By Doug Ireland
---- — Whenever it’s time to pick a new jury at Rockingham Superior Court, the names of potential candidates are put on slips of paper and drawn from a box.
That’s the way juries have been chosen for decades, according to clerk Raymond Taylor. But that will change tomorrow, when the court implements a new electronic jury selection system.
Jurors will be selected by computer. Candidates asked to submit basic background information can file their questionnaires online, instead of mailing them and wondering if they were received on time.
It’s expected to reduce postage costs and save time for court staff and attorneys, Taylor said. Court employees will no longer have to pore through stacks of paper questionnaires with handwritten responses that are often difficult to read.
“It eliminates the whole paper shuffle,” Taylor said.
The system is just one of many improvements being made as the New Hampshire Judicial Branch embraces the electronic age.
It ramps up later this year when the state launches electronic filing of small-claims cases as part of the long-awaited e-Court Project.
The five-year initiative is expected to increase the efficiency of the court system through automation — cutting costs and improving customer service, according to project manager Peter Croteau.
Legal documents can be filed and signed electronically, and fines and fees could be paid online as well, he said.
E-Court will be beneficial to court staff, lawyers and especially the public, said Gina Apicelli, administrator of the circuit court system.
“E-Court will help people move through the process more quickly,” Apicelli said. “Cases will move more quickly. I think it’s going to expedite the time from beginning to end for cases.”
Documents could be filed from a home or office computer, she said, without rushing to the nearest courthouse and hoping to get there by the 4 p.m. closing time.
That also means court hearings will be scheduled sooner, she said. Documents could be filed on any day at any time — even if the court is closed, she said.
The electronic filing of small-claims cases will begin at circuit courts in Concord and Plymouth by year’s end, Apicelli said.
This trial run is expected to last about four months and culminate with electronic filing at all other circuit courts by spring, she said. That includes courts in Salem, Derry and Plaistow.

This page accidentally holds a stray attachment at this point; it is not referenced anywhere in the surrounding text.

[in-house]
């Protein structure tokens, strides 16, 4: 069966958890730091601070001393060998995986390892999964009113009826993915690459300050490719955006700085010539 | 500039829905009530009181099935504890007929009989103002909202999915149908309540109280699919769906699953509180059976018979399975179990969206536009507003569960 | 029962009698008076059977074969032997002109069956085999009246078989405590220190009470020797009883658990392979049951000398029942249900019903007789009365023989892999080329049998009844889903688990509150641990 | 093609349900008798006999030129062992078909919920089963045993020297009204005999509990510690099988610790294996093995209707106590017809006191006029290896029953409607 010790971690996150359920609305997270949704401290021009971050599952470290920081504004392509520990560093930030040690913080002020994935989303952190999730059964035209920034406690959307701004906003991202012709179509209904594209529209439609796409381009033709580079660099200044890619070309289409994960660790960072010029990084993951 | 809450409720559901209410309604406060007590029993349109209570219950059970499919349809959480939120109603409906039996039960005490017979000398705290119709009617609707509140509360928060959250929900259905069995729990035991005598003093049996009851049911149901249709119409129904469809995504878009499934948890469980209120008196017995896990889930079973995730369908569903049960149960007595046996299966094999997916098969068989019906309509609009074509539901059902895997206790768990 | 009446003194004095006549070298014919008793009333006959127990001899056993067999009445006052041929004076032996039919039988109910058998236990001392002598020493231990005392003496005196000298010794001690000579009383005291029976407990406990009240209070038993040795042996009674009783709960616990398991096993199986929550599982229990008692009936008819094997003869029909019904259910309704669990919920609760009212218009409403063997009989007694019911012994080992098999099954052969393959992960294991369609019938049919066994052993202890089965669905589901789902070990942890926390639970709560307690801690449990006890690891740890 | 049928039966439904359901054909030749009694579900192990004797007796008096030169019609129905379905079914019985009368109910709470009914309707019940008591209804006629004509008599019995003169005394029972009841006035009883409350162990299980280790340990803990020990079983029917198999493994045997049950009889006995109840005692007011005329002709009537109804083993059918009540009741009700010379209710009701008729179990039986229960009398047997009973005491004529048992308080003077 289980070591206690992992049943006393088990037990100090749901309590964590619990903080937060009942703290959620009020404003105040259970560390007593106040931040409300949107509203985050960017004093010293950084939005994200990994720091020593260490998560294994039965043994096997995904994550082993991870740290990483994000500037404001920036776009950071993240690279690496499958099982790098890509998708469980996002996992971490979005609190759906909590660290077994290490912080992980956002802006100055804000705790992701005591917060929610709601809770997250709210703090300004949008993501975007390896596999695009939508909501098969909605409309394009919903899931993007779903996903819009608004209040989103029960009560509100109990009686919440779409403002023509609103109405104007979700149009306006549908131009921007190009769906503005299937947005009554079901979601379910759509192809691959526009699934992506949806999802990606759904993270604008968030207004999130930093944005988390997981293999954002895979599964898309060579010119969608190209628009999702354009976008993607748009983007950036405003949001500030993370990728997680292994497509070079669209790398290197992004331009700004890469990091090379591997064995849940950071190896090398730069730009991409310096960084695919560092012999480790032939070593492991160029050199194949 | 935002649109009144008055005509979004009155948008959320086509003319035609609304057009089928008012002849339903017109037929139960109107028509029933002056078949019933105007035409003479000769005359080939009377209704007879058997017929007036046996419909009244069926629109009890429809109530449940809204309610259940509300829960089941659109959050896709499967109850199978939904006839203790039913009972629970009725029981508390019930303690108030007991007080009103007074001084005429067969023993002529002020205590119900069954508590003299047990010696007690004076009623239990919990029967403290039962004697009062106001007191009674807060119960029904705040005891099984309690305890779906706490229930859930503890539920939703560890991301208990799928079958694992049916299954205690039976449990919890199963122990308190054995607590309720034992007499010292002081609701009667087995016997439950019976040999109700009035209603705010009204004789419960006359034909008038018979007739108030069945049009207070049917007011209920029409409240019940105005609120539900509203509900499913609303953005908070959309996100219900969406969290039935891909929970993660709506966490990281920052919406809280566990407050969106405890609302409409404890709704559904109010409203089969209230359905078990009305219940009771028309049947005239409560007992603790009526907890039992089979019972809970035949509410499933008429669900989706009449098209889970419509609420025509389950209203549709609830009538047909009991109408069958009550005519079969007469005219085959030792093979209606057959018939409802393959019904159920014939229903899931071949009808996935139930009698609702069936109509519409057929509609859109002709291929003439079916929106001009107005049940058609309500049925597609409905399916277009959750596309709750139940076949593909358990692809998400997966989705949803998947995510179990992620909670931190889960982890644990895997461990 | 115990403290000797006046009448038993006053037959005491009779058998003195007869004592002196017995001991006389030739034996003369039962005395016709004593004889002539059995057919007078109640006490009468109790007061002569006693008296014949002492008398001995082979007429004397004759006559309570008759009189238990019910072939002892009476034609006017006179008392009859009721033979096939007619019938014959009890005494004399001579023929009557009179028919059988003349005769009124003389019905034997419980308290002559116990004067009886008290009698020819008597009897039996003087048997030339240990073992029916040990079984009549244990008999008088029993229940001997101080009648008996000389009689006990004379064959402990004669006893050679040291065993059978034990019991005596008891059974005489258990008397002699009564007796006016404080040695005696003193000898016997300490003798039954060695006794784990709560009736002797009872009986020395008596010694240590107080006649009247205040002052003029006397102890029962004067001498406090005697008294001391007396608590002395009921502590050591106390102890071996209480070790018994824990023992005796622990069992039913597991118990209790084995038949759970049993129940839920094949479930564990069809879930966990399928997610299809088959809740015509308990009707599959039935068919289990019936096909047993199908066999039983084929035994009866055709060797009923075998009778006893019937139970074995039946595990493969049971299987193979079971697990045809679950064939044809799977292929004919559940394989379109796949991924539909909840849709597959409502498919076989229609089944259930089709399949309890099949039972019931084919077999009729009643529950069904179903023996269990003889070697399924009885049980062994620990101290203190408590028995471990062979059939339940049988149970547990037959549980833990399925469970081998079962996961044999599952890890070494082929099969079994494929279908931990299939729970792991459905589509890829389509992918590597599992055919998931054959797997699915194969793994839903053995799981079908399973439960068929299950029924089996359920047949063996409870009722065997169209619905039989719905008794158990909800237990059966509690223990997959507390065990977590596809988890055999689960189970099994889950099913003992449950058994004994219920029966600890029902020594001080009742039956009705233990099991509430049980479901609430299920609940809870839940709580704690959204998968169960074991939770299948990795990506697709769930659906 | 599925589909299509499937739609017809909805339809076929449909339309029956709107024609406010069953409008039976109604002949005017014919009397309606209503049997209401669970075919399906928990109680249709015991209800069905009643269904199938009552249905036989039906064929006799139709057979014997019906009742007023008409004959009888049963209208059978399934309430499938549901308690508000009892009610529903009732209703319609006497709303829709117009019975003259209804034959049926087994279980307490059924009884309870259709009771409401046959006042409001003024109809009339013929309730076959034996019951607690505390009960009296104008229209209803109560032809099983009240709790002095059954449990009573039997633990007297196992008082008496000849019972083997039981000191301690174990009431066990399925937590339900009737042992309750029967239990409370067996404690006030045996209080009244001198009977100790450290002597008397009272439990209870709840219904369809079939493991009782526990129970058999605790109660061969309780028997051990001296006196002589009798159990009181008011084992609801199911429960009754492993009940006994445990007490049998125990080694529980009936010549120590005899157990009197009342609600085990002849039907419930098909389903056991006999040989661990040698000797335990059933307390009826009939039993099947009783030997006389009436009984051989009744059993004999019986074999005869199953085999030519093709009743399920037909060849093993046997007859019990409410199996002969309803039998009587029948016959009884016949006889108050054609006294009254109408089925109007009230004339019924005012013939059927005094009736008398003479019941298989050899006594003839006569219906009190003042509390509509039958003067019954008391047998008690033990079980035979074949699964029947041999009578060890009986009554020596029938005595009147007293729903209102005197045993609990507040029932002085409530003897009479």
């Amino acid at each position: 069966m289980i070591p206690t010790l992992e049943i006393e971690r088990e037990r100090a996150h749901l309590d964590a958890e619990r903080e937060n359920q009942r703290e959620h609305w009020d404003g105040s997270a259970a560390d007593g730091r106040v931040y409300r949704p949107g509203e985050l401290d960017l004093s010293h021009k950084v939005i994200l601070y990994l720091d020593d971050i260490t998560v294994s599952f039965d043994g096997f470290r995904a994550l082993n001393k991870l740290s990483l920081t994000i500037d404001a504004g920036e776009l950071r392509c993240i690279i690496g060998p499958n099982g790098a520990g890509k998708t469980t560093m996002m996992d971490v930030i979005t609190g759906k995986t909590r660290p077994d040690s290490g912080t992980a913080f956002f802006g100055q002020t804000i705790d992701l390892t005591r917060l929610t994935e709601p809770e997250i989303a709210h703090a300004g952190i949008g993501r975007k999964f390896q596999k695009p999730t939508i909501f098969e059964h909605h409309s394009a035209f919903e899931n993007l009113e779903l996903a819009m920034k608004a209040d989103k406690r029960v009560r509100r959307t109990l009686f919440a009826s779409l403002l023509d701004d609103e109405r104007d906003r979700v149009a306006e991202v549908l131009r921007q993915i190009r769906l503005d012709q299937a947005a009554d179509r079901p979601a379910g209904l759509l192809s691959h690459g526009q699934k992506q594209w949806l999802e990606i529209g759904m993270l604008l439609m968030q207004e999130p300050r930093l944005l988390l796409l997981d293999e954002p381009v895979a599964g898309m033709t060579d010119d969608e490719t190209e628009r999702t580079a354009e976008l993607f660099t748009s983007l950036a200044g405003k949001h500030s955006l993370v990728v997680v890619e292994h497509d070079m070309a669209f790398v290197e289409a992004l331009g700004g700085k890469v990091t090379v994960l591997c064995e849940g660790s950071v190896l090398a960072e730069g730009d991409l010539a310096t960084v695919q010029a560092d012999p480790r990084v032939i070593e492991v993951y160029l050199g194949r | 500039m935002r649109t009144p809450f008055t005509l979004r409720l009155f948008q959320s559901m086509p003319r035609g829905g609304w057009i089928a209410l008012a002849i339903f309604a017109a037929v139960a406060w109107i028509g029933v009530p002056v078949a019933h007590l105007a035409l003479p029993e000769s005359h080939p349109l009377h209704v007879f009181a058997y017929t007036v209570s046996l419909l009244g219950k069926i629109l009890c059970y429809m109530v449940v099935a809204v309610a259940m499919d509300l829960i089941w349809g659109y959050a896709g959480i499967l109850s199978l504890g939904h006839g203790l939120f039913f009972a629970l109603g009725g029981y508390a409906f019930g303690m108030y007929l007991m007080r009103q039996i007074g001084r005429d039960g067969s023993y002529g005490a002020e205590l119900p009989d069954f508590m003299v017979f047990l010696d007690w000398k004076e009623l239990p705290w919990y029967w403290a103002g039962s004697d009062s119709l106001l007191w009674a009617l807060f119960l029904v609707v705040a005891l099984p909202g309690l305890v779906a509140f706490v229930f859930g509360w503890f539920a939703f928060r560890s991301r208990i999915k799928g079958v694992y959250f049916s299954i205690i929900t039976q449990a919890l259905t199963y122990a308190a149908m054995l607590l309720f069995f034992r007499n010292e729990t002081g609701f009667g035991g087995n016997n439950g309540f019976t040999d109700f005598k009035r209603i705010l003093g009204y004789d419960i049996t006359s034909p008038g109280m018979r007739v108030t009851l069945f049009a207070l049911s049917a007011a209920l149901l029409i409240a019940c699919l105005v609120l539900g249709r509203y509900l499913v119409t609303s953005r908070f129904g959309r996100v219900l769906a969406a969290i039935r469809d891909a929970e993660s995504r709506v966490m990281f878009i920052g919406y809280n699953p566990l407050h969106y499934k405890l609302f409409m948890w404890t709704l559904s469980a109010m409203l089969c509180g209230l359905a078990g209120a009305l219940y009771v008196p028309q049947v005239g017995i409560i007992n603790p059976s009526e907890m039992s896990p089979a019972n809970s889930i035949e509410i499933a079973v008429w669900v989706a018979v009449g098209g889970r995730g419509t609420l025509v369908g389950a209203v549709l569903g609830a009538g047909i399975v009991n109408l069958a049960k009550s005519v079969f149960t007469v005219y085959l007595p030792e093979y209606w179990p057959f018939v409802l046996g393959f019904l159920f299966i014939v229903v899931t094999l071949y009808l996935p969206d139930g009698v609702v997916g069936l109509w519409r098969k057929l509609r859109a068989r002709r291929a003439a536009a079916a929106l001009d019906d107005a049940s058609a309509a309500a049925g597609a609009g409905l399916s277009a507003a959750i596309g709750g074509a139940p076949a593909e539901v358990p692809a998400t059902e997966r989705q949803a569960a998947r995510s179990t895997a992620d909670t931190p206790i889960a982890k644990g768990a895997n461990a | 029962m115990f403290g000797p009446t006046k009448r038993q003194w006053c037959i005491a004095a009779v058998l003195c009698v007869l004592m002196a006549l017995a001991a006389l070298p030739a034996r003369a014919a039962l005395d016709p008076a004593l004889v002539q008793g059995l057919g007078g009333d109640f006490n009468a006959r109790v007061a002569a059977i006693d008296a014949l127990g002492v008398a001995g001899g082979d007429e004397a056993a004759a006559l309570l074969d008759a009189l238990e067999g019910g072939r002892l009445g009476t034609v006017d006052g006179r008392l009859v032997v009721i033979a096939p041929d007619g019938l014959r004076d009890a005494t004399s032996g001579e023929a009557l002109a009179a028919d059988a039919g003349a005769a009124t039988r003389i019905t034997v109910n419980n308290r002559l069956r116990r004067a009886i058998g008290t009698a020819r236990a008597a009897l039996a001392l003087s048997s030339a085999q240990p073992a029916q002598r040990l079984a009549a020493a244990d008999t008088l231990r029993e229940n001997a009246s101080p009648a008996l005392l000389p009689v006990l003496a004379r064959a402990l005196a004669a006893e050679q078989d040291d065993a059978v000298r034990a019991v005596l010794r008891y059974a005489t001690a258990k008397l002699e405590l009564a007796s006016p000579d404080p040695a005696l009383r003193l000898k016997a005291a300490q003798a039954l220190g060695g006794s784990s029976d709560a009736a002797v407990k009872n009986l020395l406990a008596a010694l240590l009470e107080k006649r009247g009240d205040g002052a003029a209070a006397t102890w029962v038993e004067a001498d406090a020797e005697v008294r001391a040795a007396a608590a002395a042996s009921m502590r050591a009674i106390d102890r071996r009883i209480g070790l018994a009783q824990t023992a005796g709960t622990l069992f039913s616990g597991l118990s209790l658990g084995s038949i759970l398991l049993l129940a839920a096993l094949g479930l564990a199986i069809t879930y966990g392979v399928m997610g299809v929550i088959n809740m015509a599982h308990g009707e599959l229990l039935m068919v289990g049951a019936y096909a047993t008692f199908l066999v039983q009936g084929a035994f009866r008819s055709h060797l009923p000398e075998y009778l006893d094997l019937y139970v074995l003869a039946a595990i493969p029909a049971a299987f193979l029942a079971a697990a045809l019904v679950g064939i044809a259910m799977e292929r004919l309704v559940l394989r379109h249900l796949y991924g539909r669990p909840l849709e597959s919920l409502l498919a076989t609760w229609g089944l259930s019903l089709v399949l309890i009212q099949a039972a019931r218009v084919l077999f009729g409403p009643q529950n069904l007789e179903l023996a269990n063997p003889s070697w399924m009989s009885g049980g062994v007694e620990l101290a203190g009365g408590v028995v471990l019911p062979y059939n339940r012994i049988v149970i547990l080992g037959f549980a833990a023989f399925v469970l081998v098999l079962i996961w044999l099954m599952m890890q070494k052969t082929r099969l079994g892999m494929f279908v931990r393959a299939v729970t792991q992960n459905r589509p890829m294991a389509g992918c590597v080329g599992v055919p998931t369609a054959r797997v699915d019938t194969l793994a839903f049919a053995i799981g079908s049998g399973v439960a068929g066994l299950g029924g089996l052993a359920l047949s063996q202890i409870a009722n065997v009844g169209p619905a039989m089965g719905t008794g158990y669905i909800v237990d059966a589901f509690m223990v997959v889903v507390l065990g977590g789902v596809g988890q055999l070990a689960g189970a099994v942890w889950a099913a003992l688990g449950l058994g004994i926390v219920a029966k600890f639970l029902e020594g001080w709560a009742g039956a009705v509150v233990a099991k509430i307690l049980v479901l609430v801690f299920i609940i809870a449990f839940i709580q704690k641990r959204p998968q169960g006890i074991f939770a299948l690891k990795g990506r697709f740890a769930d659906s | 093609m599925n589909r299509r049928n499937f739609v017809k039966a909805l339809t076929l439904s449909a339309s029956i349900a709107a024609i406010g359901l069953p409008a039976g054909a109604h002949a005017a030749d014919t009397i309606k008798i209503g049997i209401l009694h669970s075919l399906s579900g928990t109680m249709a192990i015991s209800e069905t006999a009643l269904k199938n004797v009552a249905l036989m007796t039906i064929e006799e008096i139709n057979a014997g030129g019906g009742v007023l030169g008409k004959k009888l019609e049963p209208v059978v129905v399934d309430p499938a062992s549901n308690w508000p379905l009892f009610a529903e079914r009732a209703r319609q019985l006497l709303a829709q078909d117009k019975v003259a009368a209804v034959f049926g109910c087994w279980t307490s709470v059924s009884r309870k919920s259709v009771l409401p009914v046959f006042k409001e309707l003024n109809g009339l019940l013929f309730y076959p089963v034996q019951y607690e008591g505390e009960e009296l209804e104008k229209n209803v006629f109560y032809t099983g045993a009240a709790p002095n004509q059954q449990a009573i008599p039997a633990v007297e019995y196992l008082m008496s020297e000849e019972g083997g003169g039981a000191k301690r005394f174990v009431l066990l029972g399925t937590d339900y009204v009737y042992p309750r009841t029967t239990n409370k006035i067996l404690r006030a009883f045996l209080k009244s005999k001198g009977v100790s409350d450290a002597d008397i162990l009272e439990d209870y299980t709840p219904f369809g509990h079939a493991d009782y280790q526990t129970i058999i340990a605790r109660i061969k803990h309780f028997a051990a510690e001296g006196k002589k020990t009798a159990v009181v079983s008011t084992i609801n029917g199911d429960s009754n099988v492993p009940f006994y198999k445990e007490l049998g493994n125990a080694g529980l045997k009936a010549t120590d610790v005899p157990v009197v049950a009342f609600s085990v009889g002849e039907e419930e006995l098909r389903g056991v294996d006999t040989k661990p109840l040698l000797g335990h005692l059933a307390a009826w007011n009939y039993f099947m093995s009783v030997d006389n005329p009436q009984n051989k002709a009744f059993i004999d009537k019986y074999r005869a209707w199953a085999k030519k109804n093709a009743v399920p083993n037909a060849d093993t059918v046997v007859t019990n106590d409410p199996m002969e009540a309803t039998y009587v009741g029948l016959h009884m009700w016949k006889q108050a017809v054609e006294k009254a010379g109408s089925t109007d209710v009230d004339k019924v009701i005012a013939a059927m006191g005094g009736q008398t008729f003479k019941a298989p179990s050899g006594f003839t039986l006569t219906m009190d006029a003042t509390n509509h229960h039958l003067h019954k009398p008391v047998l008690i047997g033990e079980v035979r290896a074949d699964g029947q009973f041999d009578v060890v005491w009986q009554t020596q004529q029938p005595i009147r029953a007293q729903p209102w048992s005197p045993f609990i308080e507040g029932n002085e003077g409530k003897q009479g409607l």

It’s just one of 18 phases of the project to be implemented by June 2016.
“It’s going to be much more accurate,” Apicelli said of the small-claims filing.
About 15,000 of those cases are filed every year.
Lawyers praise e-Court
Although in its infancy, e-Court is receiving praise from attorneys across the state, including New Hampshire Bar Association president Jaye Rancourt.
She said electronic filing will be beneficial to members of her profession. The association represents approximately 7,000 attorneys.
“While it will be an adjustment for some,” she said, “in the long run, attorneys will find it beneficial.”
The public will be benefit as well, Rancourt said.
“You could file it late at night — you don’t have to worry about putting it in the mail,” she said.
Some attorneys said electronic filing at the state level is long overdue, especially since it’s been done in federal courts for years, including U.S. District Court in Concord.
“E-filing is so much easier and so much efficient,” Salem attorney Patrick Donovan said. “I think it’s a marvelous idea. It’s something we’ve been waiting to happen for a while.”
E-Court was proposed several years ago, but its development was delayed because of limited state funding. But lawmakers agreed earlier this year to more than double the percentage of court fees to be spent on e-Court. That amount has been increased from 14 percent to 30 percent.
The fiscal 2015 capital budget allocated $3.2 million for e-Court. That’s in addition to $1.9 million earmarked for fiscal 2013. Court filing fees were increased as of July 1 to help fund the system.
But former judicial branch spokeswoman Laura Kiernan, who recently retired, said in July that an extra $2.1 million would still be needed for full implementation of e-Court. The system is expected to cost $1.3 million a year to maintain.
Kiernan said about half the states in the country do not have electronic court filing.
Hampstead attorney Neil Reardon said the electronic filing of U.S. Bankruptcy Court documents over the last several years has saved him a lot of time and money, especially when buying stamps.
Reardon said he would spend roughly $100 a week on stamps to mail court documents.
“It’s the wave of the future — it has to be done,” he said.
For William Parnell, a Londonderry attorney with an office in North Woodstock, e-Court will reduce the trips he makes between Southern New Hampshire and the courthouse in Littleton, where he often files paperwork.
Having to make fewer trips will save money for both Parnell and his clients.
“There would be a trickle-down effect,” he said. “It pole vaults everyone into the 21st century.”